On April 3 I joined in on #the100dayproject, a free, global art project that encourages creators to create and share their work.
Back in November I shared that I’ve been struggling with creativity. I constantly told myself I “should” be doing something creative, but my fear turned into avoidance, which kept me from starting anything. All of this internal drama had me asking myself, “Do I really even want to do this? Should it be this hard?”
The 100 Day Project gave me a reason to start, an “assignment.” I chose to take it way back to the basics of the basics with 100 days of drawing. Because I have always loved to draw. And drawing is the backbone of so much visual art. And finally, because back when I was an art student, I never saw the value in drawing for practice. I mean, if there was ever a time I should have been immersed in the practice, it was art school.
I’m 14 days in, and I have many thoughts already.
Preparation is key for a project like this. In order to make it a daily practice, I need to make sure I have supplies on hand, time worked into each day for drawing, and a space to work.
Supplies are easy. I have a brand new sketchbook and a set of pencils that I keep in a mason jar because I’m hopelessly cliche like that.
Time is relative. Time spent scrolling through social media in the afternoon or evening limbo hours could be spent drawing.
And space – well, that one will always be a challenge, mentally and physically.
I didn’t go in with any other plan other than to draw each day. 14 days in, here’s what I can see:
- I could have reined this in a little more, i.e. 100 faces, 100 Leigh-mojis, 100 cactus drawings, etc; and
- because I didn’t make it too specific, I have a lot of room for growth and change. I’ve done only pencil drawings so far, but I am free to experiment with pen, charcoal, marker, anything. It’s great freedom, but also great opportunity for fear. I am a creature of habit, and I like rules.
It’s difficult and frustrating to figure out something to draw each day. Drawing from life or photos is my specialty. Drawing from imagination or creating some kind of design is not. Therein lies the practice and the growth. The drawings I’ve made from observation are good! But the ones I’ve created from imagination have more room for further interpretation and growth.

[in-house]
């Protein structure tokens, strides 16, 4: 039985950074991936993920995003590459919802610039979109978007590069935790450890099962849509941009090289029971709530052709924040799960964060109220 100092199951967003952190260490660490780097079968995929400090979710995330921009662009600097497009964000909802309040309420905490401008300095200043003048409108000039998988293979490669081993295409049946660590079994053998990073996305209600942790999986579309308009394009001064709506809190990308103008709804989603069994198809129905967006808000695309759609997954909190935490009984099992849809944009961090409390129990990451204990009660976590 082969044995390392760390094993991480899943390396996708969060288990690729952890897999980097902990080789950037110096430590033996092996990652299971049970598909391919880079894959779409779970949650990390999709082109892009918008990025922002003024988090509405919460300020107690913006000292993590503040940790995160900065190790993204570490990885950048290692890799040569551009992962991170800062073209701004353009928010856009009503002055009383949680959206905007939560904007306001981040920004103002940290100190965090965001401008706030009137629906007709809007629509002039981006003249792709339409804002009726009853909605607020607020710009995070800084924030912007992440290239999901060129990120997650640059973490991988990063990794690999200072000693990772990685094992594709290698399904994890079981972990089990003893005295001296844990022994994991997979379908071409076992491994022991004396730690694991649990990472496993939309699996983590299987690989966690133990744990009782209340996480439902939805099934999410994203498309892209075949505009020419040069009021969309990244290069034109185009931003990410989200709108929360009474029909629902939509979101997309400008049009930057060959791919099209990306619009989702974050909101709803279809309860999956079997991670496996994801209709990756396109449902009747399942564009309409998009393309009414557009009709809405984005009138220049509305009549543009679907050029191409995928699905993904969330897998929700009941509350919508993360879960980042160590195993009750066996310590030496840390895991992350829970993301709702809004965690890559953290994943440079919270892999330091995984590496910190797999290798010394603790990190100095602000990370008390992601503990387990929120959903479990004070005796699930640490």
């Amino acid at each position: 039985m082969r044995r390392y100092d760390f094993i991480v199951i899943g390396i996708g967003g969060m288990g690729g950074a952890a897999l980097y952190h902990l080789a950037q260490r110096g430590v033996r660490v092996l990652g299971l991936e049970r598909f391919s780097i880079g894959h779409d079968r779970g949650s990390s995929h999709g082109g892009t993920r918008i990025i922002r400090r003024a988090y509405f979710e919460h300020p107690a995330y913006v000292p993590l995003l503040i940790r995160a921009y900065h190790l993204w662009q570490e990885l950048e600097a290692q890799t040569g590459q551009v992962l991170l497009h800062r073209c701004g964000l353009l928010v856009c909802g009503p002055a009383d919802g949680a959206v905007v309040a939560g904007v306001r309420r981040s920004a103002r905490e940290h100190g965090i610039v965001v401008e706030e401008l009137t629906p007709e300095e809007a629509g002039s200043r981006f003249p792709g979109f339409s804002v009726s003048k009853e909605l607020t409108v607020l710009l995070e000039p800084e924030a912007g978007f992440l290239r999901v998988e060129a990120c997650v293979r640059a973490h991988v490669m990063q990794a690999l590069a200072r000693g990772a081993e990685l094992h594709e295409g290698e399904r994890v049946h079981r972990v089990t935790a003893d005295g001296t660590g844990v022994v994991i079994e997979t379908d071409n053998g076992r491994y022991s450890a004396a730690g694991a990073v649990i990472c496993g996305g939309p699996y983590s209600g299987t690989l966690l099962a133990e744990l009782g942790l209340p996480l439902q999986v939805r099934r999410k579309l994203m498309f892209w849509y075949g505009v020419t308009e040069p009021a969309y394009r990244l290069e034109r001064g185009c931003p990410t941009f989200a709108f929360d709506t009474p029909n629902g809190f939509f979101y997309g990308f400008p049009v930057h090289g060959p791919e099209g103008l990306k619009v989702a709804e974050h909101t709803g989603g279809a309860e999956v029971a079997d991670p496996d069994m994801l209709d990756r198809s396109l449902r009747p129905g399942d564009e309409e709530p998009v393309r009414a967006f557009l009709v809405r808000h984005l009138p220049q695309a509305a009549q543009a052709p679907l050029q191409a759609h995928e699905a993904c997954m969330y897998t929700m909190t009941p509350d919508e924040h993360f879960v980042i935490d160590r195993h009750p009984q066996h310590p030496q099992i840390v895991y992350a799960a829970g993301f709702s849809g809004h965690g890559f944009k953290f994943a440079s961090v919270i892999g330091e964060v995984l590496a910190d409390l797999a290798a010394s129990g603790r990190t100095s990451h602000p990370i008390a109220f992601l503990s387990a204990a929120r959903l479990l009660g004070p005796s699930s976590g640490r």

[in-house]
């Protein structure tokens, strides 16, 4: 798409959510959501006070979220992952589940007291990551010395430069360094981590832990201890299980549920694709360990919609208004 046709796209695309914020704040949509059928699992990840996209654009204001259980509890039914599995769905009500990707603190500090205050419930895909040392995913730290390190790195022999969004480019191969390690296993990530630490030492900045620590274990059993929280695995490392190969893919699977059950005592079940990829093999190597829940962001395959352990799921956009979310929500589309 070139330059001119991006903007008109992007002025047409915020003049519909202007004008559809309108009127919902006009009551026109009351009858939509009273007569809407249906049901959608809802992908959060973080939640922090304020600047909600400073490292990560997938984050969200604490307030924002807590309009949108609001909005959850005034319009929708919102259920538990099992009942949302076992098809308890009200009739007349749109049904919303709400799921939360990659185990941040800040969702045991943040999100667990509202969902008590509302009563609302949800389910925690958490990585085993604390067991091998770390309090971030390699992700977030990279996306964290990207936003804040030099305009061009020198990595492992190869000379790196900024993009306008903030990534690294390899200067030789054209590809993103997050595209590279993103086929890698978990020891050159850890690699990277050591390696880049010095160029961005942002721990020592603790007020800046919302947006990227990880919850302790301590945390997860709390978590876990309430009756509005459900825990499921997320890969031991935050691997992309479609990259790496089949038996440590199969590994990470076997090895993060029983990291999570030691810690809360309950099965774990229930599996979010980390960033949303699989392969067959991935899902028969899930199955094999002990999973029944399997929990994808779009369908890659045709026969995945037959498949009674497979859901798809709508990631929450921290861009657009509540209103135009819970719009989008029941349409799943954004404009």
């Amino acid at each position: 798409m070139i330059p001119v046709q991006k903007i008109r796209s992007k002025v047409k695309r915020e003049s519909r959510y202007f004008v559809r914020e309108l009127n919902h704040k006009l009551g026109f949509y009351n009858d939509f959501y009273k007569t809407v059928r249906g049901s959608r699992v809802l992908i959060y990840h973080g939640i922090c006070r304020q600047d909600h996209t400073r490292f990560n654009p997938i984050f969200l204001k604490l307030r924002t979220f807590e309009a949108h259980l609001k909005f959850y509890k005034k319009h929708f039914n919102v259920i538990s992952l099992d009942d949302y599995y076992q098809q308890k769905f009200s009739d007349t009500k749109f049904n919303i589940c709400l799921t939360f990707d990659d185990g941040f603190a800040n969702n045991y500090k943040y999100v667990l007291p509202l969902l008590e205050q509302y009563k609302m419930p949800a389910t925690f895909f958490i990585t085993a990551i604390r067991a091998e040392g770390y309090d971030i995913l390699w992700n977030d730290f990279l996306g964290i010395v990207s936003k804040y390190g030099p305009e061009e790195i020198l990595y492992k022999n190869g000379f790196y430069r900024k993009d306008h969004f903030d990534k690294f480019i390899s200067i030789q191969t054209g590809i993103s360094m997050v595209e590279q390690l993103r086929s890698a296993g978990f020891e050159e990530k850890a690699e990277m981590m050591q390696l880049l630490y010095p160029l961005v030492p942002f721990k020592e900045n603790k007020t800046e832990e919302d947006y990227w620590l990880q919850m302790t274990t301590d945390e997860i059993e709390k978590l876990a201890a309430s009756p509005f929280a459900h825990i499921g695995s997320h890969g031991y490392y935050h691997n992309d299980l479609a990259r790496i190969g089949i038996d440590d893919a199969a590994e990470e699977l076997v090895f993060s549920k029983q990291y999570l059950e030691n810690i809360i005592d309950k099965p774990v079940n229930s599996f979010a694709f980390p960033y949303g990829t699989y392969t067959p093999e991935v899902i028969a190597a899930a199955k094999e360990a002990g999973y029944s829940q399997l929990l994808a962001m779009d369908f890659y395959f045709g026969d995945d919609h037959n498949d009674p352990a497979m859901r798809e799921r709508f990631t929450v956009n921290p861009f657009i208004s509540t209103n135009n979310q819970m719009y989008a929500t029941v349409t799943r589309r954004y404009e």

On taking up space
This could be a whole post on its own.
I don’t have a studio or even an office. My desk is in a dark, isolated corner of my bedroom that isn’t ideal for creativity. If I was going to do this project, I needed to claim some space for myself.
That means creativity happens at the kitchen table, the dining room table, in my bed with a cat on my lap, or on the couch with an 8-year-old leaning against me while she watches Jumanji for the 83rd time (I mean, it’s really good). Turns out I can draw just about anywhere.
Then there’s the mental space.
I initially felt I needed permission to claim the space this project takes up in the lives of my family. Me completing a daily drawing means I’m unavailable for other things. Sometimes that’s the laundry. Sometimes that’s quality time with my husband. Sometimes both can be achieved at the same time (I draw, he folds laundry LOLOLOLOL not really).
I’ve drawn in all parts of the house at all times of the day, sometimes with people peering over my shoulder, yet no one has freaked out that I’m not at their beck and call.
Better yet, everyone sees me claiming my space and doing what’s important to me.
Style & Tendencies
My first instinct is to draw what I see. I wish I didn’t default to expressing everything so literally, that I could give my drawings a little personality, a little style. But I also know – hope – that will come with time. It begs the question, can we change our style? It’s really too early to tell.
Why would I fight my natural tendency to go realistic, especially if it’s what I love to do and it’s what I’m good at? Because I know there’s room for growth and interpretation. I don’t want to just have a bank of 100 drawings. I want to have a documentation of progress.
Like my wise friend said, “You’re just now getting back into this.” And the great thing about having 86 days left is there’s plenty of room for….
Growth & Interpretation
In the 14 days I’ve drawn, I’ve learned that:
- this could get really boring, really fast,
- I must find ways to keep it fresh,
- that might mean getting out of my comfort zone,
- which will definitely make me squirm…
- but, hey, growth!
- I can’t judge myself too harshly. I haven’t done this in a long time,
- I have 86 more days to grow. There’s no rush, but also I need to not fight it
- I have some hella work to do on my iPhone-ography.
Follow my 100 day journey on Instagram!